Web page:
If you have breast implants, it is crucial to monitor for any changes in the breast, such as swelling, pain, or lumps. If you notice any of these symptoms, seek medical attention right away. In some cases, treatment may involve removing the implant and the surrounding scar tissue.
Early screening for breast implant rupture is vital in preventing further complications, such as infection or capsular contracture. The American Society of Plastic Surgeons recommends that women with breast implants undergo regular MRI screenings to detect any potential ruptures. The frequency of these screenings may vary depending on the type of implant and the recommendations of your healthcare provider.
Although MRI is considered the most sensitive imaging modality for detecting breast implant ruptures, with a reported sensitivity of up to 90%, it can be expensive and may not be covered by insurance in many cases. Furthermore, an MRI scan can take up to an hour to perform, and patients may experience claustrophobia or discomfort during the procedure.
Ultrasound is another option for detecting breast implant rupture. Several studies have investigated the use of ultrasound for this purpose and have reported high accuracy rates. For example, a study published in the journal Plastic and Reconstructive Surgery found that ultrasound had a sensitivity of 89% and a specificity of 97% for detecting breast implant rupture (Handel et al., 1995). Another study published in the Journal of Ultrasound Medicine found that ultrasound had a sensitivity of 85% and a specificity of 96% for detecting silicone breast implant rupture (Kazerooni et al., 2013). One advantage of ultrasound over MRI is that it is less expensive and more widely available.
In summary, ultrasound can be a useful tool for detecting breast implant rupture, with high accuracy rates and advantages in terms of cost, availability, and convenience. However, MRI remains the most accurate imaging modality for detecting breast implant rupture and can detect silent ruptures that may go undetected by ultrasound. Ultimately, the choice of imaging modality will depend on the specific circumstances and individual patient factors.
It is crucial to remember that breast implant ruptures may not always cause symptoms, especially in the case of a slow leak. This is why regular screening is so important for detecting any potential issues before they become more serious.
Being aware of the potential signs of a breast implant rupture can help you detect and address any issues early. Some common symptoms of a breast implant rupture include:
If you are experiencing any of these symptoms, it is crucial to seek medical attention right away. Your healthcare provider may order imaging tests, such as an MRI or ultrasound, to confirm the diagnosis.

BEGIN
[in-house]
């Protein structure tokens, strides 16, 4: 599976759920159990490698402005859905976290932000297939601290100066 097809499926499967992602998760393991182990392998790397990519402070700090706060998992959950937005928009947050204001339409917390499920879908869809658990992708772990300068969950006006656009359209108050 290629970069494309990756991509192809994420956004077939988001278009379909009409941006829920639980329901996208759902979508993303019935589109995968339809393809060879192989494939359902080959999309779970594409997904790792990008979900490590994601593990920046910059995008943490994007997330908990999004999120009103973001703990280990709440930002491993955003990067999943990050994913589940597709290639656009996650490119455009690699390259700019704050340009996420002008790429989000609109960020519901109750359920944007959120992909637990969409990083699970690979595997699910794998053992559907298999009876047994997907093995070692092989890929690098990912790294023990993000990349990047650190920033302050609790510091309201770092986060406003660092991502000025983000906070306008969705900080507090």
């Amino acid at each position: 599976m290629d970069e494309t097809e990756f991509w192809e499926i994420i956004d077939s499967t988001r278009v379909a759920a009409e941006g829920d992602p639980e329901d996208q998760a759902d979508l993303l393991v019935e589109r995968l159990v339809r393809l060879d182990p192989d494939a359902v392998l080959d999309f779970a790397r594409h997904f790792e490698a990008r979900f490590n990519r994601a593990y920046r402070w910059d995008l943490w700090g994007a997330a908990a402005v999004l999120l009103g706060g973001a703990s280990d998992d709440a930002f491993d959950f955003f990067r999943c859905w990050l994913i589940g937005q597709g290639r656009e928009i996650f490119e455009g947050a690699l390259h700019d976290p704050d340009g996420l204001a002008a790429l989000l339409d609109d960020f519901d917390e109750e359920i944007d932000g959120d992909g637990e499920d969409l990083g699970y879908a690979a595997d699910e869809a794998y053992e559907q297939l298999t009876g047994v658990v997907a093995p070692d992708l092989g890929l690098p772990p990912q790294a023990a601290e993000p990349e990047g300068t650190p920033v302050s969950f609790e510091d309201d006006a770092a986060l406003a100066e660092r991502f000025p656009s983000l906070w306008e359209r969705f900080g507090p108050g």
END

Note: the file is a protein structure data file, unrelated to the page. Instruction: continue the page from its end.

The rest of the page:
Dr. Wiser showing free silicon left from a ruptured implant
Breast implant covered with capsule
Breast implants can offer various benefits, but it is crucial to be aware of the potential risks and complications associated with the procedure. Breast rupture, capsular contracture, breast implant illness, and BIA-ALCL are four key concerns that women with breast implants should be vigilant about.
Regular screening for breast implant ruptures is essential in preventing further complications, such as infection or capsular contracture. While MRI is the most accurate imaging modality for detecting breast implant ruptures, ultrasound can also provide a quick and less expensive alternative.
If you are experiencing any symptoms of a breast implant rupture or have concerns about the health of your implants, it is crucial to seek medical attention right away. Your healthcare provider can help you determine the best course of action for detecting and treating any potential issues. Stay vigilant and proactive about your health to minimize the risks associated with breast implants.
If you have concerns about your breast implants or are experiencing any unusual symptoms, we invite you to schedule a comprehensive breast implant exam with Dr. Itay Wiser. Dr. Wiser is an experienced plastic and reconstructive surgeon who specializes in breast aesthetic and reconstructive surgery. With his expertise and dedication, he will provide a thorough assessment, including a detailed history taking, physical examination, and a state-of-the-art high-frequency ultrasound exam of the breast implants. This all-encompassing approach ensures that any potential issues are accurately detected and addressed, giving you peace of mind regarding the health and safety of your implants. Furthermore, Dr. Wiser can discuss and offer cutting-edge solutions to the patient's concerns and goals based on the findings, ensuring personalized and effective care. Don't let concerns about your breast implants go unaddressed – contact Dr. Itay Wiser today to schedule your comprehensive breast implant exam and take the first step towards ensuring your breast implants remain safe and healthy while achieving your desired aesthetic results.